Romney: "I'm not concerned about the very poor"
February 01, 2012 | CNNMoney | Link to article
Mitt Romney says he isn't worried about those living in poverty since they have government assistance programs to fall back on. Instead, he wants to focus on helping the middle class.
But not everyone is so sure that the nation's lifelines are truly protecting those who need it.
Saying the nation had a "very ample safety net," Romney cited Medicaid, food stamps and housing vouchers as examples of government programs that protect the poor.
"I'm not concerned about the very poor," Romney said on CNN Wednesday morning. "There's a safety net there, and if it needs repair I'll fix it. I'm not concerned about the very rich, they're doing just fine. I'm concerned about the heart of America, the 95% of Americans who are right now struggling."
A record number of people are now receiving government assistance. Roughly 1 in 6 Americans depend on public programs, with the largest two being Medicaid and food stamps.
The federal government spends hundreds of billions of dollars to feed, shelter and care for those in poverty. Demand has skyrocketed as a result of the Great Recession.
Federal spending on Medicaid was an estimated $275 billion in fiscal 2011, according to the Congressional Budget Office. On average, some 56.3 million people received Medicaid benefits each month that year, though millions more who qualify don't sign up.
As for food stamps, the federal government spent more than $75 billion in fiscal 2011, according to the U.S. Department of Agriculture. Nearly 45 million people got help buying food, receiving an average monthly benefit of $134.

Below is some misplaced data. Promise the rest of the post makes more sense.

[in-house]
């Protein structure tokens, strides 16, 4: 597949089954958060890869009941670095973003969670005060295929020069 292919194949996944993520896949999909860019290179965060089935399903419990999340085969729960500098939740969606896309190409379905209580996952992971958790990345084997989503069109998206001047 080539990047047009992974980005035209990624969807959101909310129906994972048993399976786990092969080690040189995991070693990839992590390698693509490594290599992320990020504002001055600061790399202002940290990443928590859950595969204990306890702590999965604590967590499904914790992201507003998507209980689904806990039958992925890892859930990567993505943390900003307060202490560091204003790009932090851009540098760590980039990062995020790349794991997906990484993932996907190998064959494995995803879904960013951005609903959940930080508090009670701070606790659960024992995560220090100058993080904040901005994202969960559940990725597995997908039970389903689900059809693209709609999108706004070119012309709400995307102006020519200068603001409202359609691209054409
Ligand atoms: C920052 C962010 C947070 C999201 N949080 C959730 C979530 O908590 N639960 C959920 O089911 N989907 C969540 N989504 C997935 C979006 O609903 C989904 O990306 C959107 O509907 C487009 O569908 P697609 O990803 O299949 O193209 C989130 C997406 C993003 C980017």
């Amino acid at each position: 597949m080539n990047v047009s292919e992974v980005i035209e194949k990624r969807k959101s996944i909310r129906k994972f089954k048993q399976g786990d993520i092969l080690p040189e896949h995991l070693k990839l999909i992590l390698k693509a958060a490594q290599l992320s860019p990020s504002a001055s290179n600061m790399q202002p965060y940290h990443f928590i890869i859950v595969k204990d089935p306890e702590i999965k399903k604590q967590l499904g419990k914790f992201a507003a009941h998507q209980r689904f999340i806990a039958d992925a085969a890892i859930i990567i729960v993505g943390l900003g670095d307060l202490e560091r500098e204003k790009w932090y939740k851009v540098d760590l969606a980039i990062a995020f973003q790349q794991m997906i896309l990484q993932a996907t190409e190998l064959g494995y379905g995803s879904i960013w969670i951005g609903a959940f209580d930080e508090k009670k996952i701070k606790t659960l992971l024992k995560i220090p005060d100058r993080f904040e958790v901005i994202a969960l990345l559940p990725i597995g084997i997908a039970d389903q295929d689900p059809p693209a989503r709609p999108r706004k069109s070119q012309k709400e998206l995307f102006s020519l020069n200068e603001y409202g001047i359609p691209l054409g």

Still, about one-quarter of those eligible for food stamps don't receive them, experts say. And for many, the monthly check is not enough to cover all their nutrition needs.
Housing vouchers cost the government another $18.3 billion in fiscal 2012. This program, which shelters 2.1 million households, is the largest federal rental aid initiative. Overall, the government puts a roof over the heads of 5 million Americans through various rental assistance efforts at a cost of $34 billion.
But unlike food stamps and Medicaid, housing assistance is not an entitlement. The amount is limited by the funding granted by Congress.
Only one-quarter of eligible families receive federal housing aid, according to Doug Rice, senior policy analyst at the Center on Budget and Policy Priorities, a left-leaning group.
So while lifelines do exist for the poor, more can be done to assist the needy, experts said.
"It is a common misconception that we don't have to worry about the very poor because they are covered by existing programs," Elizabeth Lower-Basch, senior policy analyst at CLASP, which advocates for low-income Americans. "In fact, our safety net has many holes."